Any Student "must have" item advice? - page 2

Hello everyone-- Happy Easter btw, :hatparty: I'll start LPN school in august and was just wondering if anyone has any advice on "things I wish I had known about", or "can't live without" item I... Read More

  1. by   mitchsmom
    There used to be a big long thread of hints like this, I'm trying to find it. Anyone remember what it was titled?
  2. by   mitchsmom
    Here it is!

    http://allnurses.com/forums/showthre...ghlight=advice

    I wish this one could be stickied at the top of the threads, what do yall think???
  3. by   studentnurse74
    Quote from mitchsmom
    Here it is!

    http://allnurses.com/forums/showthre...ghlight=advice

    I wish this one could be stickied at the top of the threads, what do yall think???

    YES, That's just what I'm looking for.
  4. by   RedSox33RN
    We got a list of what we'd need for uniform and clinicals, but not books. I didn't need to get a BP cuff, but a I found a really nice on eBay - brand new - for very little $, and came with a pouch and another stethoscope, so I bought it.

    I do want to get my Littman engraved. I spent a lot of $ on it, and don't want it walking off, as I've heard they do too frequently.

    I got a nice pair of Allheart nursing sneakers, and got them in wide width. I know by the end of the day that extra 1/2" will be like heaven!

    Just wondering though, with the white shoes, do I need to get some white shoe polish?
  5. by   CIRQL8
    A very good sense of humor and a positive outlook.

    When you cannot control what happens, you can still control how you handle it.

    Oh yea, and that drug book and medical dictionary.

    Dave
  6. by   CindyJRN
    We used Taber's Dictionary way back when! My copy is 17 years old and dog eared, but still on my desk at home. I used an inexpensive dual head stethoscope all through school, but invested in a Littmann for work. If you do purchase an expensive scope, just remember a good name tag or engraving for it, too. The easiest drug books to reference for your Pharmacology class and clinicals are SpringHouse's Nursing Drug books put out yearly. The Lipincott nurses rug book is easy to use because it is in alphabetical order by generic names. You will still have to have access to a PDR for your Pharmacology class because of some of the info your instructor will require. Just remember to take care of yourself, eat well get plenty of sleep!!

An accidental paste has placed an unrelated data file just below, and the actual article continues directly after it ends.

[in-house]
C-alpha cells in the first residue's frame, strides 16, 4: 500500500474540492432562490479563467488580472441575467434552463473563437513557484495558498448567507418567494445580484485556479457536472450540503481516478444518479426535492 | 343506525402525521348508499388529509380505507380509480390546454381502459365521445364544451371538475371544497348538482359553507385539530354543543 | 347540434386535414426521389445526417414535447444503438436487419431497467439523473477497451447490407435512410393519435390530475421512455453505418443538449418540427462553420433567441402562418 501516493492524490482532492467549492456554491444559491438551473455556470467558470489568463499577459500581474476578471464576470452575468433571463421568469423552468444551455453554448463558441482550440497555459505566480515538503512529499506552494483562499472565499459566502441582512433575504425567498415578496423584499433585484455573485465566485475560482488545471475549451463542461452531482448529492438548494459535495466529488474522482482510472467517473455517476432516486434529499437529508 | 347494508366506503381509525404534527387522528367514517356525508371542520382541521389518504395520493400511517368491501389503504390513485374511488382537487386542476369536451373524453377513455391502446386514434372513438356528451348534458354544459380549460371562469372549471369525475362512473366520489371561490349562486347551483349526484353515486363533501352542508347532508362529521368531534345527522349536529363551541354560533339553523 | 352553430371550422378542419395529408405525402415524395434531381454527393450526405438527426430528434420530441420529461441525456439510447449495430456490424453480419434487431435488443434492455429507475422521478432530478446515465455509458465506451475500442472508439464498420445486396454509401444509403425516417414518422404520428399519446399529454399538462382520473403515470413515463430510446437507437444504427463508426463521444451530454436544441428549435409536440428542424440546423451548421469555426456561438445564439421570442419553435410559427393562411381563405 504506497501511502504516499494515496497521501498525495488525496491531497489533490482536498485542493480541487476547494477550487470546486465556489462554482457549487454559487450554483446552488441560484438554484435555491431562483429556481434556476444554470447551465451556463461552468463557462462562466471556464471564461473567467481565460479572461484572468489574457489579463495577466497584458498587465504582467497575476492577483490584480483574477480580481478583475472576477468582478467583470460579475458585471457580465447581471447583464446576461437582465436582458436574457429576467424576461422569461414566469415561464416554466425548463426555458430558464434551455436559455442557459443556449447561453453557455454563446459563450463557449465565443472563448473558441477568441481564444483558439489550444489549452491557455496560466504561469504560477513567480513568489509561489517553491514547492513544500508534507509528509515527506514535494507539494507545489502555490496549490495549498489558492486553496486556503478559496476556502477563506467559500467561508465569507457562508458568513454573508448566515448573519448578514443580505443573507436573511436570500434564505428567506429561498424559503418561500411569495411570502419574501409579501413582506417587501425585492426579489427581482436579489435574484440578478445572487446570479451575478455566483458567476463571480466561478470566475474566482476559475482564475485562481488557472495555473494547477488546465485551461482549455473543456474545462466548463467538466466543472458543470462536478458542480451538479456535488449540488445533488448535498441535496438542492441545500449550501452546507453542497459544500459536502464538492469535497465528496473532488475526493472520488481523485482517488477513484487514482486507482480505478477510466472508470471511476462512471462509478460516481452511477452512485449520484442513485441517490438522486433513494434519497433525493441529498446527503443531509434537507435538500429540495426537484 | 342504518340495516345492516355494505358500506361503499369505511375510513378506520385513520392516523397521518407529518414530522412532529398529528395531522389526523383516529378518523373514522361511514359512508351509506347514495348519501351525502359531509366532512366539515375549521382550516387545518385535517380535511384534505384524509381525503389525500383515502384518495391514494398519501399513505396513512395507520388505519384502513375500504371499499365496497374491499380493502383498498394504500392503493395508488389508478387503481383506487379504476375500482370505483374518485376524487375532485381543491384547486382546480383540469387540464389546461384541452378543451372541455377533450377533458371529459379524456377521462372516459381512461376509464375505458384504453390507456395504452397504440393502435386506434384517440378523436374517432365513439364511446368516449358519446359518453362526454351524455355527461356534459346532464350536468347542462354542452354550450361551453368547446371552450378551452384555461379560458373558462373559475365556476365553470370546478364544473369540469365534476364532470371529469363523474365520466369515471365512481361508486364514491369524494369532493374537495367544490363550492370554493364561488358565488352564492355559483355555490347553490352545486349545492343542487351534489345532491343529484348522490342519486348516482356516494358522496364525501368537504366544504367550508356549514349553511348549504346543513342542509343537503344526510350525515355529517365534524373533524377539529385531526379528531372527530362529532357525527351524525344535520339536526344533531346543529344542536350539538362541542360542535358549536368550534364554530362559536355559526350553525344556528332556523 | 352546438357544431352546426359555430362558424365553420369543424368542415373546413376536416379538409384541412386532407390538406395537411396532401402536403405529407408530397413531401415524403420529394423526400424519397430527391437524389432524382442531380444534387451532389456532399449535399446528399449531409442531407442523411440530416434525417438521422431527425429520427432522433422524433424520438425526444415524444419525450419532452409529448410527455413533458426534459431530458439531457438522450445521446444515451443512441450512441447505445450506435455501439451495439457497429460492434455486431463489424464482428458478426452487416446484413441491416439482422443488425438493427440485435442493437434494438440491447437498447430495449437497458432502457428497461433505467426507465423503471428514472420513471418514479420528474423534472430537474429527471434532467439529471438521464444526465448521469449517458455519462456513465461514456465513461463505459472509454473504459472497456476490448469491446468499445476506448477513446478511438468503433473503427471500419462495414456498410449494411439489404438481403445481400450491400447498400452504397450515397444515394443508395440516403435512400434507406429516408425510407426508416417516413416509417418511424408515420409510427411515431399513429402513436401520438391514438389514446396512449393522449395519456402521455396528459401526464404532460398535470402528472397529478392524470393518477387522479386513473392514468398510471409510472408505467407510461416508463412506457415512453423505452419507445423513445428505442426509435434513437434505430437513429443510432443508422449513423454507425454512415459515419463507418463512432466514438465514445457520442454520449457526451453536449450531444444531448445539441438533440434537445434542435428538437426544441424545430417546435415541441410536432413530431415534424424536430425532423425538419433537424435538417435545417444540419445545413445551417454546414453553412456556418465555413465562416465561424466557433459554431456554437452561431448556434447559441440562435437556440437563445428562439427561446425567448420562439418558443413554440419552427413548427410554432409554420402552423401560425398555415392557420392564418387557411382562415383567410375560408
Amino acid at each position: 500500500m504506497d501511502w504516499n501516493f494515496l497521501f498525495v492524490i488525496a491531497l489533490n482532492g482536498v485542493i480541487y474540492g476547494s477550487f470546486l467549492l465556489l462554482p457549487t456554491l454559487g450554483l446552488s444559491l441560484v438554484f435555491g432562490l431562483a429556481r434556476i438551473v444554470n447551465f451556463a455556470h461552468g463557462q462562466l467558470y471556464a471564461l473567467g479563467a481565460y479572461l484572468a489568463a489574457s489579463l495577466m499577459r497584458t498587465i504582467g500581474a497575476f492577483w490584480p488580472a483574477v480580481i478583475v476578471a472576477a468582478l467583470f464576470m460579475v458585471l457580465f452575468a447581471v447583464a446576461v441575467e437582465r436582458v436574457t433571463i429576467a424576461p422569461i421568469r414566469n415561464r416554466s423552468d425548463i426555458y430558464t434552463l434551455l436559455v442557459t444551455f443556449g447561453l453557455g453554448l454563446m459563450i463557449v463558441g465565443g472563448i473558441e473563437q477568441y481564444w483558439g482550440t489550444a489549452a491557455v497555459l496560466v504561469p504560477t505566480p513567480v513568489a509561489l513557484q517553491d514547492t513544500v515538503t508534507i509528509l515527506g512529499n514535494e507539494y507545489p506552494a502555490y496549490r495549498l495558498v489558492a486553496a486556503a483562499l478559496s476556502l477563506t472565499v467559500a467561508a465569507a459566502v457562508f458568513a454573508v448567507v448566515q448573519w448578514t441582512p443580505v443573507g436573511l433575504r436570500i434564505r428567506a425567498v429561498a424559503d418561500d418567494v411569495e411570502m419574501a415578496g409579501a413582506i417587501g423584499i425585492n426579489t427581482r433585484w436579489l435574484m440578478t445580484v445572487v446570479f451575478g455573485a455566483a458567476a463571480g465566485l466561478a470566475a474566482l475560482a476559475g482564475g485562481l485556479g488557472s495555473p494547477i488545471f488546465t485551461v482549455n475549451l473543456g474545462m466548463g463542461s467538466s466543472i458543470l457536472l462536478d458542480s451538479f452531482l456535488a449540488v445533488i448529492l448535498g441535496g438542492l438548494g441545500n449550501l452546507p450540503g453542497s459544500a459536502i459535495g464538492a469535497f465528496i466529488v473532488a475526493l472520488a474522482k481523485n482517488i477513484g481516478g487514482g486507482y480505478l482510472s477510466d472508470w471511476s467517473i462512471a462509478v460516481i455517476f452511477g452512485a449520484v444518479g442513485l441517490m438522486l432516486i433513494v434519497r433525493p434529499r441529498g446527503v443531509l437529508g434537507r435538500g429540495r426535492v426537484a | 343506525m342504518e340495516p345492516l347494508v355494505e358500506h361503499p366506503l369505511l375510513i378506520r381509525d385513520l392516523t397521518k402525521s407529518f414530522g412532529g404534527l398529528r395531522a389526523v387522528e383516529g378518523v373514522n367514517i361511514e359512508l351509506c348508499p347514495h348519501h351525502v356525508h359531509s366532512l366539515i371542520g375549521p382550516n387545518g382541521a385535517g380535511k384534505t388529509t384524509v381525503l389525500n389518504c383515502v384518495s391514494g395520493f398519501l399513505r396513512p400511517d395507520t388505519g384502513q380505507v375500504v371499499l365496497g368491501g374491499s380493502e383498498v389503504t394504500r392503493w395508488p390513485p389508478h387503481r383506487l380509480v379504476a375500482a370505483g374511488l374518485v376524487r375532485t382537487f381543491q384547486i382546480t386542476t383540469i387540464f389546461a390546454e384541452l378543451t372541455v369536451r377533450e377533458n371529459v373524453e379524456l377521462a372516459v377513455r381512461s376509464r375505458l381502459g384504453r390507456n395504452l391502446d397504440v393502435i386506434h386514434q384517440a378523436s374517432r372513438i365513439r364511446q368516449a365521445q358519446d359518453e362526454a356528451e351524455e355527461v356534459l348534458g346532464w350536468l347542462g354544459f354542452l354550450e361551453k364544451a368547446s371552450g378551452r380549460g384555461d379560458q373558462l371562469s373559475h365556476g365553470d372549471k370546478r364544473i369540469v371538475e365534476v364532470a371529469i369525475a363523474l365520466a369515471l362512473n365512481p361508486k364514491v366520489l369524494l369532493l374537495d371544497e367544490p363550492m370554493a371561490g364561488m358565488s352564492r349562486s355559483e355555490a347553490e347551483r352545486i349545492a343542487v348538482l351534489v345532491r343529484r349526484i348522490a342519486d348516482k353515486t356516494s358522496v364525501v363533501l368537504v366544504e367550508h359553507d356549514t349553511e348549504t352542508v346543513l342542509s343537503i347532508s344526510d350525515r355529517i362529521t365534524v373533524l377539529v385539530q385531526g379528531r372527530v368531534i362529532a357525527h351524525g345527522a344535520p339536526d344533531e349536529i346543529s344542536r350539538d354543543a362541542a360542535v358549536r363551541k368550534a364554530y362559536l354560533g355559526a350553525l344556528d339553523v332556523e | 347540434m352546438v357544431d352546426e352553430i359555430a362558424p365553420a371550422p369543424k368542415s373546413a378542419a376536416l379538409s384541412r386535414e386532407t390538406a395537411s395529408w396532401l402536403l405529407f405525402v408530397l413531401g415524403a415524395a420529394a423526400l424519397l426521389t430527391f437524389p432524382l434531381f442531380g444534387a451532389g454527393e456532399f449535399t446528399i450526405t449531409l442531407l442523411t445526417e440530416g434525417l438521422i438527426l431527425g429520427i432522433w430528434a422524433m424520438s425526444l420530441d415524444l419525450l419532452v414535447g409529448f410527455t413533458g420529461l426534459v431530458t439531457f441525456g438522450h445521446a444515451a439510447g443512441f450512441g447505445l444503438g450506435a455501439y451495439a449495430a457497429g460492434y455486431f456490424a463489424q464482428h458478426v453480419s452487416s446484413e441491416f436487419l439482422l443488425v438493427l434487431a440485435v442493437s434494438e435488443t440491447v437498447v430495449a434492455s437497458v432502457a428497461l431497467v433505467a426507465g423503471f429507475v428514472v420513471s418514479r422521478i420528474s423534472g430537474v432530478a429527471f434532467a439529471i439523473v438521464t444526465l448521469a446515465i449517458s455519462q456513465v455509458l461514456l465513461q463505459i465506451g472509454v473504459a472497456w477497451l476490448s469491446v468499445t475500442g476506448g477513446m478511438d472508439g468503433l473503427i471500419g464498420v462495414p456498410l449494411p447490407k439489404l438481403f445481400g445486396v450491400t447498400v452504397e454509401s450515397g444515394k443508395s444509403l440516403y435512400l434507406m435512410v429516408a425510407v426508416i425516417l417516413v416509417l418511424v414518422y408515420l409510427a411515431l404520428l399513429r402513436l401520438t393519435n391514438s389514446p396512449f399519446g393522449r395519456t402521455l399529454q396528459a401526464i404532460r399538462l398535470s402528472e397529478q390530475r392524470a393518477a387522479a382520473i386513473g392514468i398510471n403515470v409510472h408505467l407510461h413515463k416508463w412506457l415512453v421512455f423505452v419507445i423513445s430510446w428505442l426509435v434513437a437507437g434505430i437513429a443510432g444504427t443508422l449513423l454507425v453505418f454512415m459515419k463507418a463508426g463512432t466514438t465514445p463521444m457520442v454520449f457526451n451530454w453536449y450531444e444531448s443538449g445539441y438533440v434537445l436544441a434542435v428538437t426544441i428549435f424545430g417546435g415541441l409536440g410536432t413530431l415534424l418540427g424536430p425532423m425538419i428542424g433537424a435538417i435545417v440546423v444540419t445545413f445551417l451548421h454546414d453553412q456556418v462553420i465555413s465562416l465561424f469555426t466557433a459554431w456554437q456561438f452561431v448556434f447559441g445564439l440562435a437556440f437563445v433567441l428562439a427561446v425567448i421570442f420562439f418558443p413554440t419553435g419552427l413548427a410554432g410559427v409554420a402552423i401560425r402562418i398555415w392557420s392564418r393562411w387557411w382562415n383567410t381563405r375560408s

7. by   kahumai
    A 3-hole punch....invaluable because I put everything in my binder.
  8. by   wonderbee
    A strong stomach;
    A caring heart;
    Detached professionalism;
    A personality disorder because achieving a caring heart with detached professionalism is a bit of a trick bordering on a pathological state;
    Ability to navigate in small spaces;
    friends... good ones that you can trust.
  9. by   Gompers
    Reserve one whole day per week to relax with your family and friends. NO STUDYING at all!!! Seriously, I know you need to study, but if you don't spend at least one day being NORMAL and HAPPY, you're going to go crazy.
  10. by   LauraLou
    1) Great shoes
    I spent $90 on Dansko shoes and everyone thought I was nuts, but I am the only one without aching feet and legs.

    2) Good stethoscope
    You don't need the $200 cardiology version, but the really cheap ones are hard to hear with.

    3) Lippincott Manual of Nursing Practice
    It wasn't on our required textbook list but it has been invaluable. I use it for careplans as it gives pathophysiology, nursing diagnoses, outcomes, etc. I also often use it in place of my med-surg book, which I hate. It also has illustrated directions for nursing procedures such as ostomy care and inserting Ng tubes.

    Good luck!
  11. by   sabine_rn
    :kiss Thank you all for your replies! <huggs>
    I'm getting very excited and scared the closer I get to start school.
    I know it will be/ is a lot of stress we have to go through as a student/ nurse, but at the end of the day its all such a blessing to be able to really make a difference on this planet, don't you agree?
    =
  12. by   perksrn
    Everyone's paperwork is a little different, but I have found that typing forms on your computer in the same format as your program (clinical prep sheets, care plan forms, etc) is a huge help for many reasons. Example, I have a lab sheet with the hospital norms in one column and a place to put my patient's values. This way, I only have to fill in the blanks instead of rewriting every week. I have care plans this way and can cut and paste on my computer if a plan is similar to another. We always have to include Erickson's stages, so I have that set in my computer to cut and paste (or auto text with the typing of the first few letters) in pertinent documents. I wish I would have done this to begin with.

    If anyone knows of a good organization form for clinicals (i.e organizing daily care), let me know

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